A federal appellate court on Monday overturned New York Gov. Andrew Cuomo’s strict limitations on attendance at houses of worship, following a landmark injunction issued by the U.S. Supreme Court last month.
“We grant no special deference to the executive when the exercise of emergency powers infringes on constitutional rights,” wrote Judge Michael H. Park for a unanimous three-judge panel of the U.S. Court of Appeals for the Second Circuit. “Courts may not defer to the Governor simply because he is addressing a matter involving science or public health.”
In response to rising COVID-19 infection rates in parts of the state, in early October Gov. Andrew Cuomo instituted a “Cluster Action Initiative” executive order, placing certain areas of the state into various colored “zones” based on COVID-test-positivity rates. In more-restrictive “red” zones, guidelines include limiting services at houses of worship to 10 people or 25 percent of the building’s maximum occupancy, whichever is fewer. In less-restrictive “orange” zones, attendance is limited to the lesser of 25 people or 33% of the maximum occupancy.
While houses of worship were subject to these limitations, “essential businesses” were permitted to remain open without occupancy restriction in red zones; in orange zones, all businesses were allowed to open except specific high-risk ones like barber shops and salons. Religious groups argued that this disparity was an unconstitutional infringement on the free exercise of religion, and multiple Orthodox Jewish and Catholic groups and individuals filed suit against the Cluster Action Initiative.
The state argued that houses of worship are more comparable not to businesses, but to theaters, concert halls and sporting arenas – which have large numbers of people, arriving and departing at the same time, for a single purpose, and chanting and singing during the event. As these venues are shuttered completely, the state said that religious services were actually being granted favorable treatment.
Agudath Israel of America and several of its shuls; and the Brooklyn Catholic Diocese, comprised of 186 parishes and 210 churches in Brooklyn and Queens, filed separate lawsuits challenging these restrictions, in federal court in the Eastern District of New York. (Several other plaintiffs filed suit in other districts of the state.) Following a string of denials of injunction requests in the District Court and the Second Circuit Court of Appeals, Agudah and the Diocese applied for injunctions last month to the U.S. Supreme Court, while the case was being heard on the merits in the Second Circuit. (The appellate courts have heard the Agudah and Diocese cases together.)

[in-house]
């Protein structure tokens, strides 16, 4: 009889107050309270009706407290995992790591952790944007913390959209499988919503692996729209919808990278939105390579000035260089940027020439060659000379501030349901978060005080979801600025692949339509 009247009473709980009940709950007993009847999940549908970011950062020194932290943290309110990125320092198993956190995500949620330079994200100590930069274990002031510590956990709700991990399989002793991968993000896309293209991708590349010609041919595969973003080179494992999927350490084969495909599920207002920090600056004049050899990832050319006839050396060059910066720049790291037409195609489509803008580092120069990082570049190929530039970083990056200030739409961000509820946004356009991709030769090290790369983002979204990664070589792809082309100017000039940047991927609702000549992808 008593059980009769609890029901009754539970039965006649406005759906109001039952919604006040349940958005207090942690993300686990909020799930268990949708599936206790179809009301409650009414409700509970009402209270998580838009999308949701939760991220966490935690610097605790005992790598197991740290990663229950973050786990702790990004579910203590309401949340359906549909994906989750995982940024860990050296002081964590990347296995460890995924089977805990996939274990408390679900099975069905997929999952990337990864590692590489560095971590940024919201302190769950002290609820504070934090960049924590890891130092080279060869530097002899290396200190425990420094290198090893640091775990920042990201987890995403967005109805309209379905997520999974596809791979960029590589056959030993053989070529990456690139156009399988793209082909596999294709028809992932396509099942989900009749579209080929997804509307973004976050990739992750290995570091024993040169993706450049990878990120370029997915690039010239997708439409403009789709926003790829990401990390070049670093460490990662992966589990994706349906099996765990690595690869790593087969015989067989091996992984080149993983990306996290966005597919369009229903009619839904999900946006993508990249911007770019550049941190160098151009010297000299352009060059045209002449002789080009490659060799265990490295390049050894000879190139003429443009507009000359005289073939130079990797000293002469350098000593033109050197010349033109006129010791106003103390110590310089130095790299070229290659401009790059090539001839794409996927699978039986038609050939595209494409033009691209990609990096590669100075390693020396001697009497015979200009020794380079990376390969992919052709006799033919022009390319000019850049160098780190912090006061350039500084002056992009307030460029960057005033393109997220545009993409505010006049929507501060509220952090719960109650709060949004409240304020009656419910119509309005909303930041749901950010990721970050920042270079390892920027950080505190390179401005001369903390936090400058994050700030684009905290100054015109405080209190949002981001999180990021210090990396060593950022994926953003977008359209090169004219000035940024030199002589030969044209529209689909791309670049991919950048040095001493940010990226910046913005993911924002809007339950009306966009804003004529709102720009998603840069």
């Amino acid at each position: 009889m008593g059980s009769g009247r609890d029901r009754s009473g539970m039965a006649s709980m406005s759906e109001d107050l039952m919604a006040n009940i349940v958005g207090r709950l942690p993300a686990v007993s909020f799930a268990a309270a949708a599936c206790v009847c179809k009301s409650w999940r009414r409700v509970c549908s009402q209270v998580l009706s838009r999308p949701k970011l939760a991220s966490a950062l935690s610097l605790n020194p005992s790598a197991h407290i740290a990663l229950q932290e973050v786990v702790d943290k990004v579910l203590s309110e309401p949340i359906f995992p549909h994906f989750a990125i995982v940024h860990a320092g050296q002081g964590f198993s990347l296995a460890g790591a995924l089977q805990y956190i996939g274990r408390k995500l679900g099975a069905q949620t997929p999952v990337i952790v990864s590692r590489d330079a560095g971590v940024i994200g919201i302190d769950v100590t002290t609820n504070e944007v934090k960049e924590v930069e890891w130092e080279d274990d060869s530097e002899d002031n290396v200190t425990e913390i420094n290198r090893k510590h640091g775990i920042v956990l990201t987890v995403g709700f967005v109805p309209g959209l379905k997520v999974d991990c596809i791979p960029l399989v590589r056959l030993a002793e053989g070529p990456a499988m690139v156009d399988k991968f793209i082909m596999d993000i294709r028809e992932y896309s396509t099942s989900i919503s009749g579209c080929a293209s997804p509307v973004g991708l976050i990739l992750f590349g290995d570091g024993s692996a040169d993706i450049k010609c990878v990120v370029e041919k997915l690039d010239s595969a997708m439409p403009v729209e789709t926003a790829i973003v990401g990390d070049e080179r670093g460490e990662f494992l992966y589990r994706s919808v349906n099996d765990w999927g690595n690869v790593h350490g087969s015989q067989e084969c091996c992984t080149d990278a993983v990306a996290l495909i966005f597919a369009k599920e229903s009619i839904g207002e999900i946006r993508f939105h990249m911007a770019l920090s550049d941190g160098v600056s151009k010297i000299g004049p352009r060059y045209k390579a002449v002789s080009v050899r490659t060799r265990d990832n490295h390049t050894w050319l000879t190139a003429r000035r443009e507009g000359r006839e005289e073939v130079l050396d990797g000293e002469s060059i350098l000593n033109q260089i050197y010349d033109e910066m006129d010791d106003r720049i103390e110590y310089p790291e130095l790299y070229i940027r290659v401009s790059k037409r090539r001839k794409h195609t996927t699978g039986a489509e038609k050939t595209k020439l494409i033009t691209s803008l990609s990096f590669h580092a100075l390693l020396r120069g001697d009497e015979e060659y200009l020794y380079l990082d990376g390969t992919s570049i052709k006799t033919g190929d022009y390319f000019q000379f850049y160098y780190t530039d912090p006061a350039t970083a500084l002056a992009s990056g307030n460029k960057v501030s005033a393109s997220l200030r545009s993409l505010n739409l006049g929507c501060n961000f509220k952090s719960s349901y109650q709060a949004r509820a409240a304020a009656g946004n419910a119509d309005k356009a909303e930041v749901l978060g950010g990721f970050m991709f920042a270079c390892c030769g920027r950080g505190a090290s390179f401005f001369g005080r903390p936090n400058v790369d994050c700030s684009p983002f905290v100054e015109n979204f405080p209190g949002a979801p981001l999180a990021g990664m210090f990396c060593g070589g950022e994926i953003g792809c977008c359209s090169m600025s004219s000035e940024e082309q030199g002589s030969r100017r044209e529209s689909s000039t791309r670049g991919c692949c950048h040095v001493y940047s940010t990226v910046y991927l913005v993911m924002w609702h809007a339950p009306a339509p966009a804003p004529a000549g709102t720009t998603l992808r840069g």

In a landmark decision last month, the Supreme Court granted the injunction, overturning the 10- and 25-person maximums. (The plaintiffs then were not challenging the 25% or 33% of occupancy limit, and the court did not rule on that issue.)
The Second Circuit heard the case on the merits on Dec. 18, and on Monday ruled that Cuomo had indeed gone too far in restricting religious services.
The Cluster Action Initiative, the court said, “does not impose generally applicable public-health guidelines, like requiring masks and distancing or limiting capacity by time. Instead, the Governor has selected some businesses (such as news media, financial services, certain retail stores, and construction) for favorable treatment, calling them ‘essential,’ while imposing greater restrictions on ‘non-essential’ activities and religious worship.”
This disparate treatment of religion is unconstitutional, the court ruled, because it does not meet the legal requirement that it be “narrowly tailored” to the “least restrictive means of achieving its objective.”
Cuomo’s limitations on houses of worship are “far more severe than has been shown to be required to prevent the spread of the virus at” the plaintiffs’ religious services, the court ruled, citing from last month’s Supreme Court case, “particularly because the Governor has pointed to no evidence of any outbreaks related to [the Diocese’s and Agudah’s] churches and synagogues.” Moreover, the maximum-person limits applied regardless of the size of the plaintiffs’ houses of worship, some of which can hold hundreds of people or more. “It is hard to believe that admitting more than 10 people to a 1,000-seat church or 400-seat synagogue would create a more serious health risk than the many other activities that the State allows.”